Traditional Japanese houses are built by erecting wooden columns on top of a flat foundation made of packed earth or stones. Wooden houses exist all over the world. What are the particular characteristics of houses in Japan, where there are four distinct seasons, including a hot and humid summer and a cold winter?
The Gate and Fence Dividing Outside and Inside
Some houses are enclosed by a gate and a fence or wall that runs around the border of the plot. There are various types of gates: some are made of wood and have a roof, while others have metal railings. The fence or wall may be made of packed, hardened earth, built with bricks of Oya stone (a type of volcanic rock) or made from wooden boards. In some cases, a hedge of trees or shrubs may be planted instead of a fence.
Floors That Prevent Damp
In order to prevent moisture from the ground getting into the house, the floor is elevated several tens of centimeters (around 18 inches) and is laid across horizontal wooden floor beams. Areas like the kitchen and hallways have wooden flooring, but rooms in which people sit, such as the living room, are covered with mats called tatami that are made from woven rush grass. This type of room with tatami mats is called a washitsu, a Japanese-style room. Japanese generally don't use chairs on top of tatami mat, so people either sit directly on the tatami or on flat cushions called zabuton. This is why people take off their shoes when entering a Japanese house.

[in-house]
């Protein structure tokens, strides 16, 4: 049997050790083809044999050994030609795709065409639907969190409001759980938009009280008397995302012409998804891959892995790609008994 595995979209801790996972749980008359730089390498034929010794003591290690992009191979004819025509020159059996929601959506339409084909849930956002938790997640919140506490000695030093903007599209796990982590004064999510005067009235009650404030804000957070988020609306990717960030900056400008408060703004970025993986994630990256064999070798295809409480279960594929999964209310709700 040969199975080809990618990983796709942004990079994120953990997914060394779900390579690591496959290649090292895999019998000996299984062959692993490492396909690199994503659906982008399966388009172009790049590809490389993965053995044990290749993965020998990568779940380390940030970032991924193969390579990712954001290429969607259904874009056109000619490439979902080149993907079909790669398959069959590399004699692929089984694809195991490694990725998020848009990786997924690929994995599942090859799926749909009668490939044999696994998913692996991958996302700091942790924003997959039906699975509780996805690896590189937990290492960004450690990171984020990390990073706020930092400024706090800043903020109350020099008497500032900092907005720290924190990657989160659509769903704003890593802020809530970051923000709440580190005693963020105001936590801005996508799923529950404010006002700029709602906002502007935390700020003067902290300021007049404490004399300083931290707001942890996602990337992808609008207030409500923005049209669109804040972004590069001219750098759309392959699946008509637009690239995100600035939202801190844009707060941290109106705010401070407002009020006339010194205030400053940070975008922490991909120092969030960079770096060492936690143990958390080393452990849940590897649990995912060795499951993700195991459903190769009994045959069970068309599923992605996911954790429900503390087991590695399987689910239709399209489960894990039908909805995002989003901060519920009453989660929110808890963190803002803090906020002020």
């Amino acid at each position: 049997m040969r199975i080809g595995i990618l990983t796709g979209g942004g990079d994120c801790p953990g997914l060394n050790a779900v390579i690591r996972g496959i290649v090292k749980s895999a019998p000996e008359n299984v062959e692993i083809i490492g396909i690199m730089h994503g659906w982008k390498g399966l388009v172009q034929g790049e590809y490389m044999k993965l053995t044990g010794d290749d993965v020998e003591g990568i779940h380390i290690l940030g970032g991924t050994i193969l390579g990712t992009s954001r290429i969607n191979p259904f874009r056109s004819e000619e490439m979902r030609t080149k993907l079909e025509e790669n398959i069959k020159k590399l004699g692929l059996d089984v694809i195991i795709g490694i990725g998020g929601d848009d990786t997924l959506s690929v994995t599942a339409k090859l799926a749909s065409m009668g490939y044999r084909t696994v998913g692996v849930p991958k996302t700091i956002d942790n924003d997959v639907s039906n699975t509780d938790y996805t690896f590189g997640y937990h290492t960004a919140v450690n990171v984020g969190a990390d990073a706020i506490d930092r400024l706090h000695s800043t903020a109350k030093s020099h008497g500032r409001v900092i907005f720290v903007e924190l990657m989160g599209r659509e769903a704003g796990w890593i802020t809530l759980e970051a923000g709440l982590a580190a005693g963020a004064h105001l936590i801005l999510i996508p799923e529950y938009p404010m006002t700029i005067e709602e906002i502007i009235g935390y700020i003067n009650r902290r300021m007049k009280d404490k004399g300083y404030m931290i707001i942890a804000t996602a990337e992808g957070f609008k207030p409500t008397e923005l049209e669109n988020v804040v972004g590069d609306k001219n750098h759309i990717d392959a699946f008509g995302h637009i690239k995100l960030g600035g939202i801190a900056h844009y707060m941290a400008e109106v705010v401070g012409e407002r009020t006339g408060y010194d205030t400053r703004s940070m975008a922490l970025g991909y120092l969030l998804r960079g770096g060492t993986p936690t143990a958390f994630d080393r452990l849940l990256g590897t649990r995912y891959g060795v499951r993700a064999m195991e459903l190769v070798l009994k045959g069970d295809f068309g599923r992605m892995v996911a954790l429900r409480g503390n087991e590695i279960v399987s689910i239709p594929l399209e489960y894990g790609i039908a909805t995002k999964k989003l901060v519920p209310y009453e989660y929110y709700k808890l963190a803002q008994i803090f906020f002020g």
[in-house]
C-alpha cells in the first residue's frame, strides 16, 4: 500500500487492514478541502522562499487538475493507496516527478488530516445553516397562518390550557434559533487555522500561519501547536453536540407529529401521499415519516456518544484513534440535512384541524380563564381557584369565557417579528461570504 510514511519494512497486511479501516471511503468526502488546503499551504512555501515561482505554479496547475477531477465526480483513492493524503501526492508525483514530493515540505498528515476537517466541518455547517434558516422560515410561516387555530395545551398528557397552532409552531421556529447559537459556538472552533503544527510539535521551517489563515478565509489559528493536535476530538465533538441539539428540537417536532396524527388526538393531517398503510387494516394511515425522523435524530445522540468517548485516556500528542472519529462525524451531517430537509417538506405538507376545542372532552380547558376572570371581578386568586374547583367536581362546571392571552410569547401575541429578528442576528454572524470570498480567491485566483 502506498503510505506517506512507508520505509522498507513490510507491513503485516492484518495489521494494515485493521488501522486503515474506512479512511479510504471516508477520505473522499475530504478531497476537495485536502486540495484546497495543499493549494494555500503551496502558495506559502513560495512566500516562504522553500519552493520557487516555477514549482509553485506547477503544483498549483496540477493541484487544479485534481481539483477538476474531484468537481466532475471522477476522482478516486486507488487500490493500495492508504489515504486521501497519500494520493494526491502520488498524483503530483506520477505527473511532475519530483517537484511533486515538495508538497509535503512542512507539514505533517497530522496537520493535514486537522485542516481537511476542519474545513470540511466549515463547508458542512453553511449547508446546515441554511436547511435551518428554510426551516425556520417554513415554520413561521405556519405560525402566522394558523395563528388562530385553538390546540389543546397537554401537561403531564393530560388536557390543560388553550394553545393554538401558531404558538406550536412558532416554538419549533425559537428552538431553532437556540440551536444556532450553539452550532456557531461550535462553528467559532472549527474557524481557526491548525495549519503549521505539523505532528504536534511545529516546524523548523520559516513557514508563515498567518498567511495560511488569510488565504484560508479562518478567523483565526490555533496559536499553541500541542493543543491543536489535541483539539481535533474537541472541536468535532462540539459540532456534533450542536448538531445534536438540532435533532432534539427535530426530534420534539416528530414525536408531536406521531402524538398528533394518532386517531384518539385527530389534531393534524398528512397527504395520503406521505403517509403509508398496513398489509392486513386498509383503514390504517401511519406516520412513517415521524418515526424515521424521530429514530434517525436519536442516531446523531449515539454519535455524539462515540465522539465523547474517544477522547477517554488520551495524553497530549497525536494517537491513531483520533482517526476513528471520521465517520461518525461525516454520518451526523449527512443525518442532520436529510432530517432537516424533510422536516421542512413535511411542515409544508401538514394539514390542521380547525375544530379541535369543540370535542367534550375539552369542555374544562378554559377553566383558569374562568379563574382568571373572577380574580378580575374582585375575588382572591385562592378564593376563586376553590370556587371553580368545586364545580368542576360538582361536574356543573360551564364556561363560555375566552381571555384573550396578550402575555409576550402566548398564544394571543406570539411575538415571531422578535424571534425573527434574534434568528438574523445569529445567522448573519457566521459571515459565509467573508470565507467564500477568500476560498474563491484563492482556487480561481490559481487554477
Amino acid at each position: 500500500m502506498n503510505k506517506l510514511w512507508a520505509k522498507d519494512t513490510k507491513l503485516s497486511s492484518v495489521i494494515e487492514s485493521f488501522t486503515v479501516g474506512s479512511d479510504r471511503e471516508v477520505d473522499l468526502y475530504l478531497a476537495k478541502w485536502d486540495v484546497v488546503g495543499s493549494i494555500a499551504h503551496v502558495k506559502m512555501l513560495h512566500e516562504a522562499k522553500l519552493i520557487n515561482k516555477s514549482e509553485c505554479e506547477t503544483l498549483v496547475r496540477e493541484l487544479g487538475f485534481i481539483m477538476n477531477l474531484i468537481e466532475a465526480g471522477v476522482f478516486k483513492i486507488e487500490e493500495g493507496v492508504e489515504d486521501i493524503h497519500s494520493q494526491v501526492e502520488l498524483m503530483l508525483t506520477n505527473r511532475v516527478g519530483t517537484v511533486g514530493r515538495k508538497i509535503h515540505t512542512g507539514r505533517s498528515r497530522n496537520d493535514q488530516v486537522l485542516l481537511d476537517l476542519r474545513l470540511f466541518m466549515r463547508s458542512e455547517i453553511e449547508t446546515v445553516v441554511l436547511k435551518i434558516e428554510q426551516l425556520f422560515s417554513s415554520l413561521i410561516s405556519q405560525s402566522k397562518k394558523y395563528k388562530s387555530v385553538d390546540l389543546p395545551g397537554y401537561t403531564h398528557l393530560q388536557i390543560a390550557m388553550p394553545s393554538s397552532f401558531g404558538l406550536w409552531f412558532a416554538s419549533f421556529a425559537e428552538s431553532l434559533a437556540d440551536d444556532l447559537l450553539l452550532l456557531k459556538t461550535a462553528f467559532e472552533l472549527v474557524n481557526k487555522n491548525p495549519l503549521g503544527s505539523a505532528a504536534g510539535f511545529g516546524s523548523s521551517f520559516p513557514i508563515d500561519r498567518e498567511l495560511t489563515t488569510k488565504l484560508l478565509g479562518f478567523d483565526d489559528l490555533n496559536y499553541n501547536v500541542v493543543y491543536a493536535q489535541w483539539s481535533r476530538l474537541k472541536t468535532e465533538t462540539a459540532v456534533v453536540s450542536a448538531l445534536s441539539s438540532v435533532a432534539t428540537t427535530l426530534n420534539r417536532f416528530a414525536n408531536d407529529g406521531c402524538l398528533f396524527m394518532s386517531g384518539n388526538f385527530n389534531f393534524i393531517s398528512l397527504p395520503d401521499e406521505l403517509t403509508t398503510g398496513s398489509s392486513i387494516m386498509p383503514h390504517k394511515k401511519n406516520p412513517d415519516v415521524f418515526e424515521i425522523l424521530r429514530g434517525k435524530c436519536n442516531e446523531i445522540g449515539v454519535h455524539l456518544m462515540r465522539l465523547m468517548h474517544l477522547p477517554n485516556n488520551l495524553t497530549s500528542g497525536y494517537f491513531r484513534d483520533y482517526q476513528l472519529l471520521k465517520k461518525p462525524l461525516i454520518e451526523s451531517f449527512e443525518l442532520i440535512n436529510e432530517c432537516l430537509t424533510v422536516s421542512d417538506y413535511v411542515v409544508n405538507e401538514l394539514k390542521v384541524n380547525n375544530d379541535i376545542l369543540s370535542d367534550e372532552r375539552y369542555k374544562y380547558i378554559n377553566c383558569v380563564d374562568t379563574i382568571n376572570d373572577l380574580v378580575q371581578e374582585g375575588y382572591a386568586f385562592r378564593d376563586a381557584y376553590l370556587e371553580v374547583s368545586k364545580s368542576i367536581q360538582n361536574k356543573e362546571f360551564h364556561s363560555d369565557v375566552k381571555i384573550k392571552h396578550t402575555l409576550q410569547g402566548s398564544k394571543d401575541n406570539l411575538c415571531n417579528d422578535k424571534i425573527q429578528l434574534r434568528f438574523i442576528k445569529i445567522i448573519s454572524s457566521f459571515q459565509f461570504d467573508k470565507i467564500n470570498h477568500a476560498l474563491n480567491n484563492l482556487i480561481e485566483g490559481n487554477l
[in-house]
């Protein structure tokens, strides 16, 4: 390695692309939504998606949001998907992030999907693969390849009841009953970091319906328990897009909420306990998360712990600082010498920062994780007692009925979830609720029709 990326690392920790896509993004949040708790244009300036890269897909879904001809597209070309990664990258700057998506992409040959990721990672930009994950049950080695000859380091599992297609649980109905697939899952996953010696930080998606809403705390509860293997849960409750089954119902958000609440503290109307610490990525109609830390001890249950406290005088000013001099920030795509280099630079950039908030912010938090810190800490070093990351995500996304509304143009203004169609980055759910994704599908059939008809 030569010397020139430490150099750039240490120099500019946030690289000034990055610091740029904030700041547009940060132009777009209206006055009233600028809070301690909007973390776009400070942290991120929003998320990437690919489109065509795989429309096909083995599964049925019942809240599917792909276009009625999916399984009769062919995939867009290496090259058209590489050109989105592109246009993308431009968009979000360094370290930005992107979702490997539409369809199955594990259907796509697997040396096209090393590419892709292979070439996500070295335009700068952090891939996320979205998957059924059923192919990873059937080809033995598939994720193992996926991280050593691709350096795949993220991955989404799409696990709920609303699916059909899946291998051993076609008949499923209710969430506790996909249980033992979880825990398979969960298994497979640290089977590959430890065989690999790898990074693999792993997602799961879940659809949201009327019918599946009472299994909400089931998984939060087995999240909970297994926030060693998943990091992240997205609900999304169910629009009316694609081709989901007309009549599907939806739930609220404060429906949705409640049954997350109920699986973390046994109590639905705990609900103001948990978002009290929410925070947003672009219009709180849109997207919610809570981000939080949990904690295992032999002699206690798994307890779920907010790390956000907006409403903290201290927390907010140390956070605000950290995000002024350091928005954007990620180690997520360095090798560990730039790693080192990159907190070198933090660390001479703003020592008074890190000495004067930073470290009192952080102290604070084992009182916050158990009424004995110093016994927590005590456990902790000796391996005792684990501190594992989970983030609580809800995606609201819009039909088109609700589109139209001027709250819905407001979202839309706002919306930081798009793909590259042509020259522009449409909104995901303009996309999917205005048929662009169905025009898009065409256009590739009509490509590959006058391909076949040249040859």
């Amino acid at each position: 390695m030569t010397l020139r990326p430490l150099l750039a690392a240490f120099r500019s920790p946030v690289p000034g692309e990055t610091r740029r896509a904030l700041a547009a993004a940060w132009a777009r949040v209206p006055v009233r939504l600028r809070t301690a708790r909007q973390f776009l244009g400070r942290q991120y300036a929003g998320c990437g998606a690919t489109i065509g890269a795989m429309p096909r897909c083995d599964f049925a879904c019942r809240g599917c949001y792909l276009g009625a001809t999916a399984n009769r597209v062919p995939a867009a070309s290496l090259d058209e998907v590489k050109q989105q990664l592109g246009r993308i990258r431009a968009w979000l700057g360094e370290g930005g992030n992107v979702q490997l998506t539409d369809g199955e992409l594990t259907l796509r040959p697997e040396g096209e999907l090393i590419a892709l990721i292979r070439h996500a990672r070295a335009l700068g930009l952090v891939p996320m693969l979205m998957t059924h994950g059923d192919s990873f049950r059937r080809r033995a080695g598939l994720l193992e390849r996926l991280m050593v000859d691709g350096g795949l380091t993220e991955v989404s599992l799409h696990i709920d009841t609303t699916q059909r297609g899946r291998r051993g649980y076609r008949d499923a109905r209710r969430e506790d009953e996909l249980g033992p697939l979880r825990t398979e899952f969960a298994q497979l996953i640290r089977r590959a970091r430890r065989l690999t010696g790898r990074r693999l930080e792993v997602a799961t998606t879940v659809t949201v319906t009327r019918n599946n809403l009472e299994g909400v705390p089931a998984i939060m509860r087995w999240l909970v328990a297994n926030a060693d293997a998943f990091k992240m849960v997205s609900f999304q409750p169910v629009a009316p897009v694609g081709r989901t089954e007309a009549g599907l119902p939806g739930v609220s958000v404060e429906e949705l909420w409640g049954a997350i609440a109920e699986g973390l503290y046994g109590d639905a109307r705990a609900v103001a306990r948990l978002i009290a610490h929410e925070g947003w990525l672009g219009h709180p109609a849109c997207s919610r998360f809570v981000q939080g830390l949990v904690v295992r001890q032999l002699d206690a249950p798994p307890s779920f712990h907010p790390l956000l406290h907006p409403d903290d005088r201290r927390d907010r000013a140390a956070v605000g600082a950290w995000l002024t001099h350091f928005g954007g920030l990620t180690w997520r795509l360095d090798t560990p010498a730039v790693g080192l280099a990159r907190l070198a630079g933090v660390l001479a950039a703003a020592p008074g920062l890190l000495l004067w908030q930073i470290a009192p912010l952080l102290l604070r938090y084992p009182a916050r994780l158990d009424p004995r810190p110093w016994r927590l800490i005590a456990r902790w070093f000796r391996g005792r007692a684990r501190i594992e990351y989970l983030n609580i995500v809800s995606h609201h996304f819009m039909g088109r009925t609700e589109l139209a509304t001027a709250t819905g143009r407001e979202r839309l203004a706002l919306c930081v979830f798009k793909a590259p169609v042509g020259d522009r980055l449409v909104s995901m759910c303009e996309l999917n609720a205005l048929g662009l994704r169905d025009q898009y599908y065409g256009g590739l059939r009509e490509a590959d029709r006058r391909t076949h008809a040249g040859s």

The Framework Supporting the Large Roof
The frame of a Japanese house is made of wood, and the weight is supported by vertical columns, horizontal beams, and diagonal braces. Diagonal braces came to be used when the technology of foreign countries was brought to Japan. One characteristic of Japanese houses is that they have a large roof and deep eaves to protect the house from the hot summer sun, and the frame of the house supports the weight of the roof.
Walls That Don't Burn Easily
In the old days, the walls of houses were made of woven bamboo plastered with earth on both sides. Nowadays, though, many different types of materials have been developed, and plywood is often used. In the past, many houses also had walls with exposed columns, but in the Meiji period (1868–1912), houses came to be made using a method that encases the columns inside the walls in order to reduce the risk of fire. In 1919, year 8 of the Taisho era, it was made a legal requirement that the walls of wooden buildings in urban areas were constructed in this way.
Rain Flows off the Roof
Many roofs in the past were covered with shingles or straw, but these days most are covered with tiles called kawara. The roof is the part of the house most affected by rain, wind, snow, sunlight, and other natural conditions. Although there are a number of differences among the roofs seen in different areas of Japan, they all have one thing in common: they are sloped instead of flat, allowing rainwater to flow off easily.
Japanese houses have developed over the years by combining traditional forms with modern technology to improve their resistance to fire and their convenience. As a result, they are no longer all like the traditional houses introduced here. Recently, though, there has been renewed interest in using traditional methods to build houses that are eco-friendly and last a long time.